“She could spin a story the way a spider spins a well-crafted web,” admits the Spanish colonial governor who finds himself not merely beguiled but bewitched by a beautiful young woman in “Serafina’s Stories,” a novel made up of a series of tales told by its title character. “The story had penetrated the Governor’s heart, his soul, the seat of his imagination.” The same can be said of its author, Rudolfo Anaya, a storyteller of real and sometimes eerie power.
Anaya’s considerable reputation began with the 1972 publication of “Bless Me, Ultima,” and he has come to be regarded as one of the founders of modern Chicano literature. His work includes folk tales of the kind we find in “Serafina’s Stories,” as well as a series of mystery novels featuring the Albuquerque-based private detective Sonny Baca, whose latest outing is titled “Jemez Spring.”
“Serafina’s Stories” is set in 1680, when the governor of New Mexico encounters a 15-year-old girl among the rebellious Pueblo Indians arrested by his soldiers on charges of insurrection. Serafina turns out to be a Native American Scheherazade, and the book consists of the cuentos that she tells to her captor on a wager -- if he likes one of her stories, he must release one of the prisoners.
Her stories are simple but vivid, populated with fools and tricksters, talking horses and singing trees, powerful kings and humble bakers, beauties and beasts. Like many folk tales in their original and authentic form, they include moments of both comic violence and real horror; “The Adventures of Pedro de Ordimales,” for example, begins with a young goatherd who accidentally kills his mother by feeding her a portion of breakfast gruel rather too enthusiastically.
There is magic and mystery too, as when a well-meaning father innocently recruits the Devil to act as godfather to his newborn son in “The Devil’s Godchild.” The son grows up to be blessed and damned, a bonded servant to his diabolical godfather, but he is saved in the end by the miraculous intervention of a white horse that turns out to be the incarnated soul of his father. “The world cannot last long without the Devil,” the young man learns. “He takes many forms and returns when you least expect him.”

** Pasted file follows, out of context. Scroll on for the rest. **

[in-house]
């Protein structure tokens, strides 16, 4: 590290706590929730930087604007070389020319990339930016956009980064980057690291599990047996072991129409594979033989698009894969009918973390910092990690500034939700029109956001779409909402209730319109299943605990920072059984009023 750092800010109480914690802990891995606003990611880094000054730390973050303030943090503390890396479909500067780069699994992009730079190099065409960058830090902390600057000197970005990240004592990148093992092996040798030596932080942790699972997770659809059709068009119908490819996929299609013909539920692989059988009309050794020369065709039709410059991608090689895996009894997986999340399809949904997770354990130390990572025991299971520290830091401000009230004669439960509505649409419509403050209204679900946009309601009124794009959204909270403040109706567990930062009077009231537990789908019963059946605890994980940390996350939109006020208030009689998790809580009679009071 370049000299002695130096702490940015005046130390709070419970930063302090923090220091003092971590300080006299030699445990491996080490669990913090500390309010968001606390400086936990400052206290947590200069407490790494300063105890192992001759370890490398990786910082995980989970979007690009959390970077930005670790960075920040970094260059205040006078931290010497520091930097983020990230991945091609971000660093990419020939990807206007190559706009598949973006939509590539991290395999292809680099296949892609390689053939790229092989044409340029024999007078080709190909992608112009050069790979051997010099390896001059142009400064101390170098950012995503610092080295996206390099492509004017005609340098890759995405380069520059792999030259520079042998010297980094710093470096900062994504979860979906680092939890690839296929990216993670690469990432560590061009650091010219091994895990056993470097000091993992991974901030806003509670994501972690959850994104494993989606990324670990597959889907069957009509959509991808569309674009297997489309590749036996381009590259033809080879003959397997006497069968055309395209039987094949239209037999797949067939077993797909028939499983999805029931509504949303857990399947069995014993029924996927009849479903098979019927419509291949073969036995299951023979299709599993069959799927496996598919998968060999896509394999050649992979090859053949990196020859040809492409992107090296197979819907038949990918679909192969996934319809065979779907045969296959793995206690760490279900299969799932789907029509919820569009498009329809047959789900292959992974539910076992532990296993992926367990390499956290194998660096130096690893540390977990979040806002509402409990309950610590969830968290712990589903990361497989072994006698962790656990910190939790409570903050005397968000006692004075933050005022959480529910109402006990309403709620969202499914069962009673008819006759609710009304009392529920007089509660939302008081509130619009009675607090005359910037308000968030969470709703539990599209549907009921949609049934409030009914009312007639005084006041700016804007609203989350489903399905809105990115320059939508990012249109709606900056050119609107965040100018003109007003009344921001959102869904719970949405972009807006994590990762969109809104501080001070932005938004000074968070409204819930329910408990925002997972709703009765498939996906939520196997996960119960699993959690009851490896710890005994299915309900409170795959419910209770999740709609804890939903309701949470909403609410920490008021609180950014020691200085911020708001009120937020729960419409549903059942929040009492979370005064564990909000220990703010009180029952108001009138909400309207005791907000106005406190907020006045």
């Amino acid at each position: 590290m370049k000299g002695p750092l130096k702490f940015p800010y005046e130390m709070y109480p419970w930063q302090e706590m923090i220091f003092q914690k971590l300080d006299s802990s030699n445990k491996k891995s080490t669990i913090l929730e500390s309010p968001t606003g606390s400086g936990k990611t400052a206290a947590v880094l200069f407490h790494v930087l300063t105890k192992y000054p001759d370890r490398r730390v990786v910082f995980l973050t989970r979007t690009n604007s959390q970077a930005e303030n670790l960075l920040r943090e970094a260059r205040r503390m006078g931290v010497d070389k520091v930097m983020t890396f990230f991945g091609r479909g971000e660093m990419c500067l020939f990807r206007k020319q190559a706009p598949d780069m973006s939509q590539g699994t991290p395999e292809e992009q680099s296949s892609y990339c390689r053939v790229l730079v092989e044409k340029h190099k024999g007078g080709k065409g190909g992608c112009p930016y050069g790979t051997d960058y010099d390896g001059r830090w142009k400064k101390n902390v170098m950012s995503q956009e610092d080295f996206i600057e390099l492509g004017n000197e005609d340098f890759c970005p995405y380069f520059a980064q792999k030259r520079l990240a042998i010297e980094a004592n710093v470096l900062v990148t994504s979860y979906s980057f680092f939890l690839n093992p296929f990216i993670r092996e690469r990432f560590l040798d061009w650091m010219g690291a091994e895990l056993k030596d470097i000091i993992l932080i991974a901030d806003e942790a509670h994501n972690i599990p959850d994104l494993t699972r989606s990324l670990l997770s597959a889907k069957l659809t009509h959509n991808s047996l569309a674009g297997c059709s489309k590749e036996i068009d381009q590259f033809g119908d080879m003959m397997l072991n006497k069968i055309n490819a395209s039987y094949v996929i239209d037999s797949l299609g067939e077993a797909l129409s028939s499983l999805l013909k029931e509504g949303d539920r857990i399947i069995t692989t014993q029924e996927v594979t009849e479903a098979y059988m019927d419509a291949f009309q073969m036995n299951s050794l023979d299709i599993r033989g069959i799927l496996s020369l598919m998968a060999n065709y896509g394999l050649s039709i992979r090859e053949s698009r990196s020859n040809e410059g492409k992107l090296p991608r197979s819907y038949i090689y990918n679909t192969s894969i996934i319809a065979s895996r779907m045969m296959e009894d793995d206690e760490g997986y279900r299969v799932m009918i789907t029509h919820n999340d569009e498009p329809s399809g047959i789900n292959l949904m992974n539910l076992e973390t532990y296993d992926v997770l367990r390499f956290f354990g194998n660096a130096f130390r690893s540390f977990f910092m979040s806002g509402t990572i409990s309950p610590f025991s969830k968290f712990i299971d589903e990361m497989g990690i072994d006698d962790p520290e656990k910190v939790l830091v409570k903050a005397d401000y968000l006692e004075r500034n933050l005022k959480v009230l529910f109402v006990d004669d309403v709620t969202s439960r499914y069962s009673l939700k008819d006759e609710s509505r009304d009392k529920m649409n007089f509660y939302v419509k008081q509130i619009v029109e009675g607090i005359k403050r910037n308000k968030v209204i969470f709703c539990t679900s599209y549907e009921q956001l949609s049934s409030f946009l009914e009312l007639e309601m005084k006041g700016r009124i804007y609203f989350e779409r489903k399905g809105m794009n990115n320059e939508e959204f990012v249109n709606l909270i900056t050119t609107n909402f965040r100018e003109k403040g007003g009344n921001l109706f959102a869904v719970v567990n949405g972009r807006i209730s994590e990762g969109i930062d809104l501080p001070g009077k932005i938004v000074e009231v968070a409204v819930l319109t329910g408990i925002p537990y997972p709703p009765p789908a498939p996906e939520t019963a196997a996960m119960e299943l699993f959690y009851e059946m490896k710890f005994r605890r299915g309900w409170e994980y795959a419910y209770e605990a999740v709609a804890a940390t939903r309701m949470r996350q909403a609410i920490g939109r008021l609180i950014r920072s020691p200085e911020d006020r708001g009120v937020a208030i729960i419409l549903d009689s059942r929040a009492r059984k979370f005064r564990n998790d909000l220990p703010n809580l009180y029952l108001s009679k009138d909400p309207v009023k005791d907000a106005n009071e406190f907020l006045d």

“Jemez Spring” is set in contemporary New Mexico, the final title in a quartet featuring Baca. Yet here, too, Anaya practices a kind of sorcery. The investigator is a brujo, a kind of shaman who possesses the power to enter another person’s dreams. His skills prove crucial when he is called to assist the state police with a high-profile murder -- the governor has been drowned -- and an apparent terrorist plot involving a radioactive bomb. This villain also is a shape-shifting demon.
If Raymond Chandler’s mysteries can be described as hard-boiled, then Anaya’s must be called phantasmagorical. The black feathers left at the scene of the murder, for example, are a sure sign that the culprit is Baca’s arch-nemesis, a spectral figure he calls Raven. “Raven lived in the hot compost of the unconscious,” explains Anaya, “because Raven’s world was mythic, levels and circles deeper than Dante’s inferno, dark epicycles where he composed his stories, images with which he tortured the unwary.”
Baca’s weaponry includes not only a Colt .45 but also a shamanistic device called a dream catcher, and his allies include the state police and the unseen spirit of his now-deceased master, a brujo called Don Eliseo. To kill Raven, for example, Baca seeks out a gunsmith to fashion a special bullet out of the waste of an atomic bomb test. "[T]o kill a shadow,” he says, “you need lead melted from the bowels of hell.”
Raven may be demonic, but he is also meant to be real. The authorities suspect him of stealing plutonium from the laboratories at Los Alamos and selling it to Al Qaeda, and Baca blames him for causing the miscarriage of Baca’s child. And for that reason, he is driven by his own rage and terror to pursue Raven. The final encounter between these two men plays out less like that between Sherlock Holmes and Dr. Moriarty than as a duel of sorcerers, one good and one evil.
“I’m tired of sharing time and space with you,” says Raven to Baca. “Don’t you know, it’s time for the final Apocalypse, the end of the world, the dream of Vishnu, God’s experiment, call it what you want, this is my time.”
“Jemez Spring” is meant to appeal to readers of conventional mystery novels, but there is nothing conventional about it. Like “Serafina’s Stories,” it taps into primal and universal fears and longings but plays them out in a uniquely New Mexican setting. And the master tells his tales with words and images so rich and strange that it is almost as if he had invented a language of his own. *